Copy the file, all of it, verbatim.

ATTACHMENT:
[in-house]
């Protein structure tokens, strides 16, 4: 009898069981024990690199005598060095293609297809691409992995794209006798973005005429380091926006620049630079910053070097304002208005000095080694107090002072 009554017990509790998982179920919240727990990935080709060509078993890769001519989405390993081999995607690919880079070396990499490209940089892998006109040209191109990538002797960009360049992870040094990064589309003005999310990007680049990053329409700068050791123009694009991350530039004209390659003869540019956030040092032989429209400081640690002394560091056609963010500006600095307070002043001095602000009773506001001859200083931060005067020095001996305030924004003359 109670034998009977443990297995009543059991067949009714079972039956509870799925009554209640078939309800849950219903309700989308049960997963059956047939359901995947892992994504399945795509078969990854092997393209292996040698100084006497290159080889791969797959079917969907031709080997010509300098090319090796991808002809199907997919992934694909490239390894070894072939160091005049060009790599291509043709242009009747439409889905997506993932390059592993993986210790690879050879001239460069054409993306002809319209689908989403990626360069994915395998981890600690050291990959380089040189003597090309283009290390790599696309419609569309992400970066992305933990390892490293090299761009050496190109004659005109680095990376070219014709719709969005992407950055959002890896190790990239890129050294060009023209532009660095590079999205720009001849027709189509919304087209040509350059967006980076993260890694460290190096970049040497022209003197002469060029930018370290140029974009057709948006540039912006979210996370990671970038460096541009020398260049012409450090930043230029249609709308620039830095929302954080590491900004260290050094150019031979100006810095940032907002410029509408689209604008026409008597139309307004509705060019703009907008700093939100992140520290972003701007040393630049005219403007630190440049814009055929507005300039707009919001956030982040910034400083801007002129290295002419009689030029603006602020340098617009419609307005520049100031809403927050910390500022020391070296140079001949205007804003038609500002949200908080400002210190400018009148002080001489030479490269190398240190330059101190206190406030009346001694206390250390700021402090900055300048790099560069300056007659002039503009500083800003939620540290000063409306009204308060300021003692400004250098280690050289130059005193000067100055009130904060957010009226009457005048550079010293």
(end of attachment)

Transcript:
[in-house]
């Protein structure tokens, strides 16, 4: 009898069981024990690199005598060095293609297809691409992995794209006798973005005429380091926006620049630079910053070097304002208005000095080694107090002072 009554017990509790998982179920919240727990990935080709060509078993890769001519989405390993081999995607690919880079070396990499490209940089892998006109040209191109990538002797960009360049992870040094990064589309003005999310990007680049990053329409700068050791123009694009991350530039004209390659003869540019956030040092032989429209400081640690002394560091056609963010500006600095307070002043001095602000009773506001001859200083931060005067020095001996305030924004003359 109670034998009977443990297995009543059991067949009714079972039956509870799925009554209640078939309800849950219903309700989308049960997963059956047939359901995947892992994504399945795509078969990854092997393209292996040698100084006497290159080889791969797959079917969907031709080997010509300098090319090796991808002809199907997919992934694909490239390894070894072939160091005049060009790599291509043709242009009747439409889905997506993932390059592993993986210790690879050879001239460069054409993306002809319209689908989403990626360069994915395998981890600690050291990959380089040189003597090309283009290390790599696309419609569309992400970066992305933990390892490293090299761009050496190109004659005109680095990376070219014709719709969005992407950055959002890896190790990239890129050294060009023209532009660095590079999205720009001849027709189509919304087209040509350059967006980076993260890694460290190096970049040497022209003197002469060029930018370290140029974009057709948006540039912006979210996370990671970038460096541009020398260049012409450090930043230029249609709308620039830095929302954080590491900004260290050094150019031979100006810095940032907002410029509408689209604008026409008597139309307004509705060019703009907008700093939100992140520290972003701007040393630049005219403007630190440049814009055929507005300039707009919001956030982040910034400083801007002129290295002419009689030029603006602020340098617009419609307005520049100031809403927050910390500022020391070296140079001949205007804003038609500002949200908080400002210190400018009148002080001489030479490269190398240190330059101190206190406030009346001694206390250390700021402090900055300048790099560069300056007659002039503009500083800003939620540290000063409306009204308060300021003692400004250098280690050289130059005193000067100055009130904060957010009226009457005048550079010293």